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A week after Von der Leyen’s State of the Union speech, which highlighted migration as one of the key challenges the EU will need to address in the coming years, the European Commission presented its new Pact on Migration and Asylum, asking for a “fresh start” to pursue this complex task with responsibility and in solidarity of all Member States (MSs).
The Pact is based on extensive consultations with the European Parliament, MSs, social and economic partners and stakeholders, and is a proposal for a more holistic, coordinated and comprehensive migration management system within the EU and with external partners. It calls for a more integrated approach in border procedures, which would allow for faster and more efficient identity checks and decisions on asylum (or return). For this to happen, shared responsibility and solidarity among Member States comes as a sine qua non, and the Commission’s proposal offers flexible contributions – based on mutual support among MSs, country-relevant national policies guided by a European strategy and more systematic monitoring by the Commission. A set of legislative and operative measures proposed should ensure better preparedness for potential crises and a more robust response system. In addition, the Pact foresees cooperation with “third countries” on preventing illicit activities and developing legal pathways, especially with the neighbouring countries and regions, such as the Western Balkans, Turkey and North Africa.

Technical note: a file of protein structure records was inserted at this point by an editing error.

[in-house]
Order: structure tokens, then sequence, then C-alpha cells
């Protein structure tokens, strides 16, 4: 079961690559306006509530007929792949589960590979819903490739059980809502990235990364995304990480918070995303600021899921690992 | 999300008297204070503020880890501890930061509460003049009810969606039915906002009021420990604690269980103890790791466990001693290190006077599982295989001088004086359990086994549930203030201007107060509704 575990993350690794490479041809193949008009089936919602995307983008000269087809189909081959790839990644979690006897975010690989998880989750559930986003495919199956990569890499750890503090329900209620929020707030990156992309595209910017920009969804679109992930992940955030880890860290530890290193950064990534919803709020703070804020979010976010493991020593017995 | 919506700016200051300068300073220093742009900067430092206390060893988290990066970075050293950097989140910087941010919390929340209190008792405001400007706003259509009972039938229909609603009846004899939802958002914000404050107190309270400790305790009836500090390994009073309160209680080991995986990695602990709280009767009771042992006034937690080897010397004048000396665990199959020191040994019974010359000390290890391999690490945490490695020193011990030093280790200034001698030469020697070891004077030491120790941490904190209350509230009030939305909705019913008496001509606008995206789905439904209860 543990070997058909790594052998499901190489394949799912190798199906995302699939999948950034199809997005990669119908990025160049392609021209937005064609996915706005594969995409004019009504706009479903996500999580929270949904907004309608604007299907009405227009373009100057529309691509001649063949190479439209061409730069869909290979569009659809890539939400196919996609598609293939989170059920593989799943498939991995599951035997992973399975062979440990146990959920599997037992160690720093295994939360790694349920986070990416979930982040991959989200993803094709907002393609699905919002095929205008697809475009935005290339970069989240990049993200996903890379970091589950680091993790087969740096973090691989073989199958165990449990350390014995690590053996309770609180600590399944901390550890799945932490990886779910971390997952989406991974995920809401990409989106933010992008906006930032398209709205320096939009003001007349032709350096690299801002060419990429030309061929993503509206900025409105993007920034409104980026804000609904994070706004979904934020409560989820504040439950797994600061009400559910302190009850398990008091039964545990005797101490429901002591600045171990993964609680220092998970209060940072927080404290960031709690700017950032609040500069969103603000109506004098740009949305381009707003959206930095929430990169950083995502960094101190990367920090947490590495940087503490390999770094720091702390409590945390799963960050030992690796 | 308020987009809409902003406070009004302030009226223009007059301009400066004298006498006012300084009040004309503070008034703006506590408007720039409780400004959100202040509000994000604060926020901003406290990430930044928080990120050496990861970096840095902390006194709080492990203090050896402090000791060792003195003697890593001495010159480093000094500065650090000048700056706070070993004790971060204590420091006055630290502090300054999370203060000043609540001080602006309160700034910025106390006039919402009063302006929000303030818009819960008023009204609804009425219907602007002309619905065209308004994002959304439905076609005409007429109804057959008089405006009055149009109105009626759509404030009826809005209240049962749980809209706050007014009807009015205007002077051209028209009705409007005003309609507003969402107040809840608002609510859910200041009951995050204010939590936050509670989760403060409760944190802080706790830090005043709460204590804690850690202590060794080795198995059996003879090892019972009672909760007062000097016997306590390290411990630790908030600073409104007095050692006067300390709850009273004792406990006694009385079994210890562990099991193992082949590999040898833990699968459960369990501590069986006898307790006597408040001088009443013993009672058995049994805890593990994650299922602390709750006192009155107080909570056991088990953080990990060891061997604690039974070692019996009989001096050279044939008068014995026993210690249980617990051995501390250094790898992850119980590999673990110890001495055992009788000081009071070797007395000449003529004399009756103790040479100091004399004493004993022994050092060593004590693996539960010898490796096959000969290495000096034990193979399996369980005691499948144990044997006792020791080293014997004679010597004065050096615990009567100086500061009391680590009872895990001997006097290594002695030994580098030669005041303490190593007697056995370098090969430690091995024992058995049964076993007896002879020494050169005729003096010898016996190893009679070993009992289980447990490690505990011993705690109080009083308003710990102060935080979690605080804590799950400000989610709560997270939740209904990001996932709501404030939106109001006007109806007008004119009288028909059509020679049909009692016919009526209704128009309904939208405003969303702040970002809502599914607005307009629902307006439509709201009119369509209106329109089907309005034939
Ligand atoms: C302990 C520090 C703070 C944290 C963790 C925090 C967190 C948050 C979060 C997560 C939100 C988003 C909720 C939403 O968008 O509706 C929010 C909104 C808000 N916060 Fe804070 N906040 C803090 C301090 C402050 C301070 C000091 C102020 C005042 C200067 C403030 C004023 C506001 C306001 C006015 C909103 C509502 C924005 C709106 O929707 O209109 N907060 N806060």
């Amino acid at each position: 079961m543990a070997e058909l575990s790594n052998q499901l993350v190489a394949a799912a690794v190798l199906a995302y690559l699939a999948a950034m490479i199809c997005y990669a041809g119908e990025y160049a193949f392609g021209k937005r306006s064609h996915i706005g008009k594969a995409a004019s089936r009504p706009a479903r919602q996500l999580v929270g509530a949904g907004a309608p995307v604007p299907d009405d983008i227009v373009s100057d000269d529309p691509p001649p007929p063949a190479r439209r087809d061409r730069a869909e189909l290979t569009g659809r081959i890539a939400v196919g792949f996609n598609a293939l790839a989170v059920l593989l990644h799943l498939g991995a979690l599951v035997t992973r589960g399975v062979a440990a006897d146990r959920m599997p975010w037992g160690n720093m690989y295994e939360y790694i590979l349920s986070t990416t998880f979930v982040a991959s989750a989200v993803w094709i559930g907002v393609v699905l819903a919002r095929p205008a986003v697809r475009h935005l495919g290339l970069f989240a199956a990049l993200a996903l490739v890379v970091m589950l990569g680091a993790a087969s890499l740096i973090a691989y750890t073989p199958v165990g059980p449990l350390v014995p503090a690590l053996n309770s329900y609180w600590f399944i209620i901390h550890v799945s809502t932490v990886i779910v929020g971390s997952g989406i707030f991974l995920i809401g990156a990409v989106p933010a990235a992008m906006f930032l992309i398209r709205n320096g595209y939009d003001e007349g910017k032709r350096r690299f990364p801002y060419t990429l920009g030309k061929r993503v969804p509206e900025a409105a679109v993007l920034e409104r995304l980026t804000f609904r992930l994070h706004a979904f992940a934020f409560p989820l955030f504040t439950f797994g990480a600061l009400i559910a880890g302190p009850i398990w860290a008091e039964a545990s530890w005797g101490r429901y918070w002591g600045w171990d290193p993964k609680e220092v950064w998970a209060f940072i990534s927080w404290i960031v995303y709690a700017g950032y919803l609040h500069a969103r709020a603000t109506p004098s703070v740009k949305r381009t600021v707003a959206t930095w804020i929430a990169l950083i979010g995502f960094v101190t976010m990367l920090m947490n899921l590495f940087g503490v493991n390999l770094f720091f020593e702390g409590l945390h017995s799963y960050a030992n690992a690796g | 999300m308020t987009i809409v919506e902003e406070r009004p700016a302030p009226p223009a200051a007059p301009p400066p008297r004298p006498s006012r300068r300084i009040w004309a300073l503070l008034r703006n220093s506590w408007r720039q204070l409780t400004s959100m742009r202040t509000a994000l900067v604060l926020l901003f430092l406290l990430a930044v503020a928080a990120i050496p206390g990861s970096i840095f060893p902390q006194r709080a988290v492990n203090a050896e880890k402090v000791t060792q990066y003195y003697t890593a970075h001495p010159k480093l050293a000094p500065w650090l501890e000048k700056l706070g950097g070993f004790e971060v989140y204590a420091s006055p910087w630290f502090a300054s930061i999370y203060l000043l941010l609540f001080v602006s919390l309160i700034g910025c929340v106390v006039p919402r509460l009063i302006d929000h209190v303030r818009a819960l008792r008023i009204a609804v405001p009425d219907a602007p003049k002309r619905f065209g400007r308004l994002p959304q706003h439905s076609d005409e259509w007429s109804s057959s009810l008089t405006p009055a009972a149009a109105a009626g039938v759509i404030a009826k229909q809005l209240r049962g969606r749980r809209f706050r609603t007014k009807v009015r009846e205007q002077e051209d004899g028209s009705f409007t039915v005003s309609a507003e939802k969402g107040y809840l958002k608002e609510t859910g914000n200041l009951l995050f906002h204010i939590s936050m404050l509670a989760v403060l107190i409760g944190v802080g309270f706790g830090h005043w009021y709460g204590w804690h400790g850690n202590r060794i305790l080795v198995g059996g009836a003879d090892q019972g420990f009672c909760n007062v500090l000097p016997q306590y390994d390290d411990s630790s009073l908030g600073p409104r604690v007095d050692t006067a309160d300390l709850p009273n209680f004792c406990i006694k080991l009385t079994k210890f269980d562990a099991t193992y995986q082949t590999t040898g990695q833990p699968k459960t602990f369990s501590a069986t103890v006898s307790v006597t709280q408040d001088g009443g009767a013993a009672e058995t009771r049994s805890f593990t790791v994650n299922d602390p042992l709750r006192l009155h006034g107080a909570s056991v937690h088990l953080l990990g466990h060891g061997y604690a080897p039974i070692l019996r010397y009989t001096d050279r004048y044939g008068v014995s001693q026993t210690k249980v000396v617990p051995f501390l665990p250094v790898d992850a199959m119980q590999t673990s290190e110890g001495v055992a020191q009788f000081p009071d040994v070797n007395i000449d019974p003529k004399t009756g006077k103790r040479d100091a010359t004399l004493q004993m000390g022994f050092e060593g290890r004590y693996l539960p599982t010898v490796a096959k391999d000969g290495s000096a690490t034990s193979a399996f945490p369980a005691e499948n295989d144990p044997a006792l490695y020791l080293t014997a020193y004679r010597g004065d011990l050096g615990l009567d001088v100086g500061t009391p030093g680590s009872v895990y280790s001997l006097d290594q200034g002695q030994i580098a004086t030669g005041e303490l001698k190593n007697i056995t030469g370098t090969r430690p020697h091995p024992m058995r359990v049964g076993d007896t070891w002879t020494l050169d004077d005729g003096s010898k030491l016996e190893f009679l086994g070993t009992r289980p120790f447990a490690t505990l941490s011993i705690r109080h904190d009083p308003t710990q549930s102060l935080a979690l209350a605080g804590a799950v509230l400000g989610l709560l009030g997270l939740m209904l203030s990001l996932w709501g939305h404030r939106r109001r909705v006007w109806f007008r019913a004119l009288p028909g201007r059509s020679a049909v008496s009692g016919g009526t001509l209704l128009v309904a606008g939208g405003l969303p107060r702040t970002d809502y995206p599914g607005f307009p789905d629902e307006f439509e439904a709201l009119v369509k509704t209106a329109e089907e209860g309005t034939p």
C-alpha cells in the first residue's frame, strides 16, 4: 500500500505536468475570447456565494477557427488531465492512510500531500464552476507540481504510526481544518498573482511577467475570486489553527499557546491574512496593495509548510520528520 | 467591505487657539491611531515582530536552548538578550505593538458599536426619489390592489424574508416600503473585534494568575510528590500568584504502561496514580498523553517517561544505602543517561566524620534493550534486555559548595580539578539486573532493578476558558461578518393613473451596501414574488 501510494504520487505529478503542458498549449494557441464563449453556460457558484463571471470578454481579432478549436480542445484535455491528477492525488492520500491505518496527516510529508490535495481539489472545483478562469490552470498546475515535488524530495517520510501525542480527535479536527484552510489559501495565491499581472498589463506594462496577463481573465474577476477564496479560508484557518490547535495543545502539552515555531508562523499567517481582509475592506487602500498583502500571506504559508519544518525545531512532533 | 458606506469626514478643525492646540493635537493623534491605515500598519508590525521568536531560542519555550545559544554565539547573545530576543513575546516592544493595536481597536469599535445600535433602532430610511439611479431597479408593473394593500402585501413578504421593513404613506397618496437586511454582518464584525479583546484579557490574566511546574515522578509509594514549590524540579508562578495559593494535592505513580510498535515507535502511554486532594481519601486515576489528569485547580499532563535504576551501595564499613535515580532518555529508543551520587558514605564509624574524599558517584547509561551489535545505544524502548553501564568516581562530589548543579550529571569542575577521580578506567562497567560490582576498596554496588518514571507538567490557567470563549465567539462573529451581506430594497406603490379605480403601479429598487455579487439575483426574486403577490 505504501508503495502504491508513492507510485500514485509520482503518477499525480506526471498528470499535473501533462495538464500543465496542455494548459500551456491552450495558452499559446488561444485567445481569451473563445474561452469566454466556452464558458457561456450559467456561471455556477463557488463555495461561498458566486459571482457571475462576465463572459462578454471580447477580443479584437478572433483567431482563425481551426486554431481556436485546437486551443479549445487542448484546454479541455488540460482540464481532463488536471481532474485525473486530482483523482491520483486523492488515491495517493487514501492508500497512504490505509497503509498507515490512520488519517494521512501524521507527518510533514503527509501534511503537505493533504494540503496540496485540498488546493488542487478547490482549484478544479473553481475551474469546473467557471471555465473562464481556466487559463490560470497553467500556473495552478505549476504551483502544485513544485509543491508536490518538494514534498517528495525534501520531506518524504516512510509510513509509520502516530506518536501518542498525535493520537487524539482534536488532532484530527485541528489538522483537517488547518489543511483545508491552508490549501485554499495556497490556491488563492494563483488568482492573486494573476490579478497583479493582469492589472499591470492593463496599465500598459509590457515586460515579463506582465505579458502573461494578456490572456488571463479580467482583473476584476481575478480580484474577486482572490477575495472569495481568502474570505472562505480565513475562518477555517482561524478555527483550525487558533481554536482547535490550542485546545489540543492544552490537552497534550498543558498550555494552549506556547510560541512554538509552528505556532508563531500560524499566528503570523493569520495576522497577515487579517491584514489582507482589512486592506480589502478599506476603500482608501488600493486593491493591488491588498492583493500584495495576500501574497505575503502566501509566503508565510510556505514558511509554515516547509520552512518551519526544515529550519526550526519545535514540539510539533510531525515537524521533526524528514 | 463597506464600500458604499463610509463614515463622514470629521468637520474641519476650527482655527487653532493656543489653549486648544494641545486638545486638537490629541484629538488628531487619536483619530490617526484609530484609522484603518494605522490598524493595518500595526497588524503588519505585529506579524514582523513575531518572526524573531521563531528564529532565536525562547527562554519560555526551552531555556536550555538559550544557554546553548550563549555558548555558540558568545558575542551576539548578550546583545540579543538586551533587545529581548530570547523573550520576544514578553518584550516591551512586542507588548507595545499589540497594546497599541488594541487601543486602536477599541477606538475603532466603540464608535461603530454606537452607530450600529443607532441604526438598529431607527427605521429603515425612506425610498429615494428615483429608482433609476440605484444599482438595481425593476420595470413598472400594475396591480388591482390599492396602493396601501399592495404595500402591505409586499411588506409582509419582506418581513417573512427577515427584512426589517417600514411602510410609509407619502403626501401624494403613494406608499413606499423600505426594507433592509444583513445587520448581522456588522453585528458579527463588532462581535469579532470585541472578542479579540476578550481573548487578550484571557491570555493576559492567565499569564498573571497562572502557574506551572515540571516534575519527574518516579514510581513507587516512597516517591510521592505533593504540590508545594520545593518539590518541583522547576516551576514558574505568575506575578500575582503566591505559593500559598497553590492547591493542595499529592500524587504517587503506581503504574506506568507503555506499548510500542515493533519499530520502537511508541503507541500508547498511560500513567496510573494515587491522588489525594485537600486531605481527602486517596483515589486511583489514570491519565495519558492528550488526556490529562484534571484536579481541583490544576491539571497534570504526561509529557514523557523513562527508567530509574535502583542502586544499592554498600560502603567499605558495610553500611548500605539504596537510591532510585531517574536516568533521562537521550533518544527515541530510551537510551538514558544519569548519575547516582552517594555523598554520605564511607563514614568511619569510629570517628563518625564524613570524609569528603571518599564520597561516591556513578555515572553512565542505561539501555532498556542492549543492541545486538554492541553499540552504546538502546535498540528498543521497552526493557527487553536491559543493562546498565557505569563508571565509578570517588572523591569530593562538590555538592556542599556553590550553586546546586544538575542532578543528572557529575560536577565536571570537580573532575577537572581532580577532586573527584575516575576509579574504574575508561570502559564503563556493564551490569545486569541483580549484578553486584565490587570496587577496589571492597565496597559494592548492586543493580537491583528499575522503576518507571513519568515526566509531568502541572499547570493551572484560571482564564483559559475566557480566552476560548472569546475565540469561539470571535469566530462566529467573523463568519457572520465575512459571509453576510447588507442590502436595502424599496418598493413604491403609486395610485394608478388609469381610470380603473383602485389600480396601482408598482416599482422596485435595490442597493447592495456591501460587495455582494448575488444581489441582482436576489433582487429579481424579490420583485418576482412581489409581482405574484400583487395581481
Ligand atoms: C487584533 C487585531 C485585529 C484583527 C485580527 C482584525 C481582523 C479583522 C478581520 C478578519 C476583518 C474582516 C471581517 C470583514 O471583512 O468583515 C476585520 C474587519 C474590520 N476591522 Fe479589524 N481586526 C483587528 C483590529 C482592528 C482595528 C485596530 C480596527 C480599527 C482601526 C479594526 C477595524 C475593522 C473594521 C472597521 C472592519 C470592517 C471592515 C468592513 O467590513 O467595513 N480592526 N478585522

One of the proposed measures to facilitate legal migration is Talent Partnerships to address the labour and skills needs in the EU, which would imply stronger mutual commitment and cooperation on legal migration and mobility with external partners, starting with the EU Neighbourhood. Based on cooperation between relevant Ministries, employment, education and training bodies and networks, the Partnerships will combine mobility schemes with capacity building or training in areas relevant for economic or social integration (e.g. labour market integration, skills building, reintegration support, vocational training). The Pact suggests ensuring funding for such activities from education (Erasmus+), research, home affairs and external relations, in line with the areas and sectors covered. In addition, as some of the talent attraction measures, the Pact envisages finalising the reform of the EU Blue Card Directive, ensuring full implementation of the 2016 Directive on Students and Researchers for internal mobility of international talent and potentially, developing an EU Talent Pool, which would operate as a recruitment platform for the highly skilled from third countries. The Commission has also launched a public consultation on legal migration and talent attraction. The deadline for contributions is 30 December 2020.
For more information, the new Pact on Migration and Asylum and accompanying documents are accessible here.